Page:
NEW DELHI - A new Indian airline has launched in a country badly hit by the coronavirus pandemic and at a time of massive challenges for the aviation sector.
Flybig, the latest entrant into India's highly competitive aviation sector, started commercial operations on Jan 3 with an inaugural flight connecting Indore in Madhya Pradesh state to Ahmedabad in Gujarat.
The airline, which is operating three flights a week on this route, has started with two planes and plans to scale up to 20 aircraft with 40 to 50 routes in three years' time, said its chief executive, Captain Srinivas Rao.
He said the start-up, which operates the turboprop ATR-72, would focus on regional connectivity but admitted that times were challenging. The airline has 20 per cent to 24 per cent occupancy.
"In fact, the plan was to launch at the end of March or April (last year) and everything was put on hold," said Capt Rao, adding that the airline kept its launch low key. "I think in Covid-19 times, where do you start beating the drum?
"What we are looking to do is connect people and places which are underserved. We believe we have our own space where we can work. There is a lot of growth in this tier 2 space, which hasn't been tapped."
Tier 2 cities have populations between 50,000 and 100,000.
Still, the new airline is taking off at a time when aviation, not just in India, is facing its worst challenge as a result of the pandemic greatly shrinking air travel.
India shut down all international and domestic flights as part of a stringent lockdown last March to curb the coronavirus pandemic. Restrictions have since eased and domestic air travel has resumed but international travel remains limited. India has been operating repatriation flights to multiple countries and has signed air bubble agreements with 22 countries.
According to aviation consultancy CAPA India, traffic growth will remain challenging, with many segments such as business, conference and exhibition travel "unlikely to return until the pandemic is under greater control or deployment of a vaccine is widespread," it said.
India is set to start vaccinations from Jan 16.
At Vistara - a joint collaboration between Singapore Airlines and Tata Sons - expansion plans remain on track, said chief executive Leslie Thng. This includes taking the fleet size from 45 now to about 70 aircraft by the end of 2023.
"We have witnessed a steady increase in domestic air travel in the last quarter of 2020, especially due to the festive season in India, backed by increasing confidence in people for air travel," said Mr Thng, who noted that domestic travel is in a recovery phase entering the new year. "The recent news about the coronavirus vaccine has also given a lot of hope, though a full recovery of international air travel is still afar as the situation is still largely volatile and continues to evolve."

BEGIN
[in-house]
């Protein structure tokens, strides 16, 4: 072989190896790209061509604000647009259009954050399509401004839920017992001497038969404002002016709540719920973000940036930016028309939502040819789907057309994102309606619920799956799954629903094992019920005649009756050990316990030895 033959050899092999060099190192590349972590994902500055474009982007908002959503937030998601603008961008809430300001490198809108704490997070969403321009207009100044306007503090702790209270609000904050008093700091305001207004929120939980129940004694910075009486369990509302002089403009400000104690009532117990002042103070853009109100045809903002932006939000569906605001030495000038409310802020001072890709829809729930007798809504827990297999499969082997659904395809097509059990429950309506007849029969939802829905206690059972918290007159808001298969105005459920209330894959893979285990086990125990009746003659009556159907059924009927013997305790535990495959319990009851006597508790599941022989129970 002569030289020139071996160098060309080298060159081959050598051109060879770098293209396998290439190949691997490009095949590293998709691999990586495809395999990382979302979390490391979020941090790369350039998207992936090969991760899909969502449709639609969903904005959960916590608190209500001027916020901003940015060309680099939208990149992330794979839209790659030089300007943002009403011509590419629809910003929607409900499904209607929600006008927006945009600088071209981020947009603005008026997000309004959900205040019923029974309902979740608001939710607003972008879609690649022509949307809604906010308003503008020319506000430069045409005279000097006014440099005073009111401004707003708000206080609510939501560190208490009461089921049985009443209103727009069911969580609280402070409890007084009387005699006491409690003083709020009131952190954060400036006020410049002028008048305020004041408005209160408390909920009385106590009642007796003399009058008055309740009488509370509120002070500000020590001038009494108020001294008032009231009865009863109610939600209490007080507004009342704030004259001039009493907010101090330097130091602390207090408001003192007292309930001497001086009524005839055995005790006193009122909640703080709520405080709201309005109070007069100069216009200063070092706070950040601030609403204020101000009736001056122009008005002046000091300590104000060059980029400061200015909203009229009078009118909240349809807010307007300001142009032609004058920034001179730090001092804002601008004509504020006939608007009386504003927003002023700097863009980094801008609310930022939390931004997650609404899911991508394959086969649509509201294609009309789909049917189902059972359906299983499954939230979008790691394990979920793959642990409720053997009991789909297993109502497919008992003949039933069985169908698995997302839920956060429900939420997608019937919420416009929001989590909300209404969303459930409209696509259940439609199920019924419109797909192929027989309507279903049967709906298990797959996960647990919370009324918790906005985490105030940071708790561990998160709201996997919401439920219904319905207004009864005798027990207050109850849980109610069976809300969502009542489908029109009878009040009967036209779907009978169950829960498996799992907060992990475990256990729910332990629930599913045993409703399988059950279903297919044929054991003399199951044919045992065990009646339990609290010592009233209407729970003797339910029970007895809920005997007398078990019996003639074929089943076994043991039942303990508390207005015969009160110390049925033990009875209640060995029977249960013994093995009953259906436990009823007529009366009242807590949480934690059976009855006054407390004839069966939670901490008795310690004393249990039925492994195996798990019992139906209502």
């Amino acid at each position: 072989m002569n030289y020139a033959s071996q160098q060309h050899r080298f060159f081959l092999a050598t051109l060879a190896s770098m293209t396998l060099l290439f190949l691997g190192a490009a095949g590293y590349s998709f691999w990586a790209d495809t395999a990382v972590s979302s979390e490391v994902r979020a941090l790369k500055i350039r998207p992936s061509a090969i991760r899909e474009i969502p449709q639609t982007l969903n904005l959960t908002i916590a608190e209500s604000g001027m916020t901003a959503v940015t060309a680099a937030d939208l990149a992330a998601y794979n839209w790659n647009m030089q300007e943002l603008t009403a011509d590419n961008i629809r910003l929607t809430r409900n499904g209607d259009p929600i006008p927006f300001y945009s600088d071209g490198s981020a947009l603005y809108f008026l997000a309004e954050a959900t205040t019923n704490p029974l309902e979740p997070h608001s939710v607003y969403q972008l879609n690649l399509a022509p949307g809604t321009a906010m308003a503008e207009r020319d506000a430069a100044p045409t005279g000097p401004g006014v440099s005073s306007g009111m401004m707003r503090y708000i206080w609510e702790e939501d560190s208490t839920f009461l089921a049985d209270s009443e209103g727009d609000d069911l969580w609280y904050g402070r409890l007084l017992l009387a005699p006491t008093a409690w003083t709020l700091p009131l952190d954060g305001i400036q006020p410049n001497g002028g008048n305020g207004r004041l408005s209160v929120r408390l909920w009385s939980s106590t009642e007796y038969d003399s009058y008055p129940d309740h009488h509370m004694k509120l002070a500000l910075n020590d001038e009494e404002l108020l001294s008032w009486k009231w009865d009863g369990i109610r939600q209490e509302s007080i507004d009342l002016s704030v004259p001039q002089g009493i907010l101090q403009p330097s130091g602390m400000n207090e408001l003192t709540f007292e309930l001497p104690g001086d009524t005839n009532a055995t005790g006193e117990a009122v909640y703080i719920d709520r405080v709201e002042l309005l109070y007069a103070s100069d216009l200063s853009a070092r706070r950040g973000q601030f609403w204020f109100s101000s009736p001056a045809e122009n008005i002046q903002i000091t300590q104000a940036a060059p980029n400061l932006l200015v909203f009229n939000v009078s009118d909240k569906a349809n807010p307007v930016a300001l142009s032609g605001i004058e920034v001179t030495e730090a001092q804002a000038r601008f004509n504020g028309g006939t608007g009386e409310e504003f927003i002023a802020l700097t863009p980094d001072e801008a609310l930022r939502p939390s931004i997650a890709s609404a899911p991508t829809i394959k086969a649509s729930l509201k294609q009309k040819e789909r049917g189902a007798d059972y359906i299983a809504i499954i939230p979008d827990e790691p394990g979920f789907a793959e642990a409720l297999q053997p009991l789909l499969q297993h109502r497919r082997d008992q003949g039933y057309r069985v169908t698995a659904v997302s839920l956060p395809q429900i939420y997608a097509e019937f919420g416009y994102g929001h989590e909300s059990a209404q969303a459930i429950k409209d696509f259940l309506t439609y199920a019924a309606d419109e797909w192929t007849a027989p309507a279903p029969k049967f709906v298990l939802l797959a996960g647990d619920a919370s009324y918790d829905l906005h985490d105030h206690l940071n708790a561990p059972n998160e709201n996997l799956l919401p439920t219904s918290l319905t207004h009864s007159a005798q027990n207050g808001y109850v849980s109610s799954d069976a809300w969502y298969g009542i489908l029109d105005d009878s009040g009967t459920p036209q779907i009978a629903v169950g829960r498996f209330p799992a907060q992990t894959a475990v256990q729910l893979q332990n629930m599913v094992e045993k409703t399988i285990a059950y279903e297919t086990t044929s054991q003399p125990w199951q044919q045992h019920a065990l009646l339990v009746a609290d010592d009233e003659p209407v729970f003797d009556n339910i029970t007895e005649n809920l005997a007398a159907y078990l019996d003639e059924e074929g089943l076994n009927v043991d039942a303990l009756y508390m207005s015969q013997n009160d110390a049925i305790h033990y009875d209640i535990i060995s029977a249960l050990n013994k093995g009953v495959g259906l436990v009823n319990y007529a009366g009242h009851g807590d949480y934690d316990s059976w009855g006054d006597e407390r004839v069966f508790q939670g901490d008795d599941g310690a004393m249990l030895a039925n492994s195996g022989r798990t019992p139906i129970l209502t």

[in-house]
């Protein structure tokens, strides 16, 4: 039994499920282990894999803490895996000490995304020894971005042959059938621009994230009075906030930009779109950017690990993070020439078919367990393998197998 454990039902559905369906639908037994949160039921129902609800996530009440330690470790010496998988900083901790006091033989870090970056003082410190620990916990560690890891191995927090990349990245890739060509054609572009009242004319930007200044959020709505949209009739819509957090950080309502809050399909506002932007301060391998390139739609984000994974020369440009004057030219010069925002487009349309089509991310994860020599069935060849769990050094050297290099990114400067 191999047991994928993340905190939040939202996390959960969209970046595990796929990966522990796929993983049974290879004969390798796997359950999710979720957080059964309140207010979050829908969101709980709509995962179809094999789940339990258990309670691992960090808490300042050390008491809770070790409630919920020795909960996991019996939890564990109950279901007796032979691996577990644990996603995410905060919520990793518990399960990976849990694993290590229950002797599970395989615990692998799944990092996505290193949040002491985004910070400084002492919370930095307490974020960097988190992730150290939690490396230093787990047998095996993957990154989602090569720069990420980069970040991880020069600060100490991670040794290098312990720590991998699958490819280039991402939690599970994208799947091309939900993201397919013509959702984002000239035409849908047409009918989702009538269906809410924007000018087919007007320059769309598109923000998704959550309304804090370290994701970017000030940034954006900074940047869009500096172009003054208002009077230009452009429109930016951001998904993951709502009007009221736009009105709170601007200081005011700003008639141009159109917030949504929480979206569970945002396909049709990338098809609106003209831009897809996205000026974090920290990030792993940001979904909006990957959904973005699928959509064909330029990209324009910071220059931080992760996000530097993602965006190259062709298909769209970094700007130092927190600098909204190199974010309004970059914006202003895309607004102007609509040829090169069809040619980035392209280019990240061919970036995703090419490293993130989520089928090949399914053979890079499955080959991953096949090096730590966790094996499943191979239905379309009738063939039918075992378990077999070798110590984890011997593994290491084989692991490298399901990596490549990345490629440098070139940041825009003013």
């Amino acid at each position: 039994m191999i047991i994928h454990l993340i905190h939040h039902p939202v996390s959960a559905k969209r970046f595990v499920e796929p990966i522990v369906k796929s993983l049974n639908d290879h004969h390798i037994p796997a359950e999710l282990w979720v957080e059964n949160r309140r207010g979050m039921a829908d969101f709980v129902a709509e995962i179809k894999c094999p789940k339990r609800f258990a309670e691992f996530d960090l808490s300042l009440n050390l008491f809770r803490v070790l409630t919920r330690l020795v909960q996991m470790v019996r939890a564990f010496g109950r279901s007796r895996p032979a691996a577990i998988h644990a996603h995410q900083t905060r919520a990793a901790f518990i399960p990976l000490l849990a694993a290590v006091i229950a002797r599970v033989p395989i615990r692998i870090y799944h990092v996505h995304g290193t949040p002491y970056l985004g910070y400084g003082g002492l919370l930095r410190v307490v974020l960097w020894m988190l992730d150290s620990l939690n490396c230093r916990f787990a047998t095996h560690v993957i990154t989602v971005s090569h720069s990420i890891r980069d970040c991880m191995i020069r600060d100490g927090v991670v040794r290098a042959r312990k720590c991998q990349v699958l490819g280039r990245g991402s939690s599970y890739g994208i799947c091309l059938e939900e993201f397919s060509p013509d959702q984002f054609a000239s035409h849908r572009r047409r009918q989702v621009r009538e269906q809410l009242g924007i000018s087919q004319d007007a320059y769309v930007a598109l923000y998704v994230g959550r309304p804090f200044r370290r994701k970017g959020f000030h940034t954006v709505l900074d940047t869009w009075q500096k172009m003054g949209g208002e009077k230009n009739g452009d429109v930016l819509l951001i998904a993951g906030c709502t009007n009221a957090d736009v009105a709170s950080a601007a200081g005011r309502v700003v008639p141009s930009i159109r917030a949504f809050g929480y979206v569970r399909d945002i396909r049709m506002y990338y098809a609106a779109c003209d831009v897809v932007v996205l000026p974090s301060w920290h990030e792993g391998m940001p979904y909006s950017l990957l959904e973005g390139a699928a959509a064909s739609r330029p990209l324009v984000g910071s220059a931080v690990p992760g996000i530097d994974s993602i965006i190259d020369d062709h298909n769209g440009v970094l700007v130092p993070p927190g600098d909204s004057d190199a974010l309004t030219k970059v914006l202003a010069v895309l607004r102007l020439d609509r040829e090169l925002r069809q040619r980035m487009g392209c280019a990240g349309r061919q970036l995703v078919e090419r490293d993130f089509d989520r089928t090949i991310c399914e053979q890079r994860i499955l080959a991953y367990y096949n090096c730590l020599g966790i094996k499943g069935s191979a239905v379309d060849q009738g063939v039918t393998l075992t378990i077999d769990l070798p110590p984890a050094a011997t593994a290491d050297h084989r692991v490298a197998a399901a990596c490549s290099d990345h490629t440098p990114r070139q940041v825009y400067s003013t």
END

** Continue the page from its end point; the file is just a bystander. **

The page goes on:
Similarly, Indian low-cost airline Indigo, the country's largest airline, expressed optimism about the domestic sector, which it said would drive recovery, although business travel would remain impaired and impact the profitability of markets.
Mr Ronojoy Dutta, IndiGo's whole time director and CEO, said: "Longer term, we are expecting a shift from rail to air travel to make up for the loss of volumes. Furthermore, we feel fuel prices will probably remain subdued, which will allow the industry to offer affordable fares."
India is seen as an aviation market with a lot of potential but also many challenges. The past decade has seen several airlines, including Kingfisher Airlines and Jet Airways, folding for a variety of reasons, from price sensitivity to under-capitalisation and poor management.
Still, this year could see a consolidation. India's autos-to-steel conglomerate Tata Sons recently increased its stake in Air Asia and, according to Indian media reports, is a bidder for state-run Air India.
"India's aviation sector is set for consolidation and could see a '2-3 airline system' in the near to medium term, and at the heart of this consolidation are the Tata group's aviation ambitions that are now gathering steam," said Mr Rishi Sahai, managing director of financial advisory company Cogence Advisors.
Still, Mr Kapil Kaul, CEO and director of CAPA South Asia, said there was space for a regional airline.
"Subject to strong capitalisation, Flybig can over the next few years emerge as a strong regional player. But we will have to wait till a credible and viable commercial strategy is visible," he said.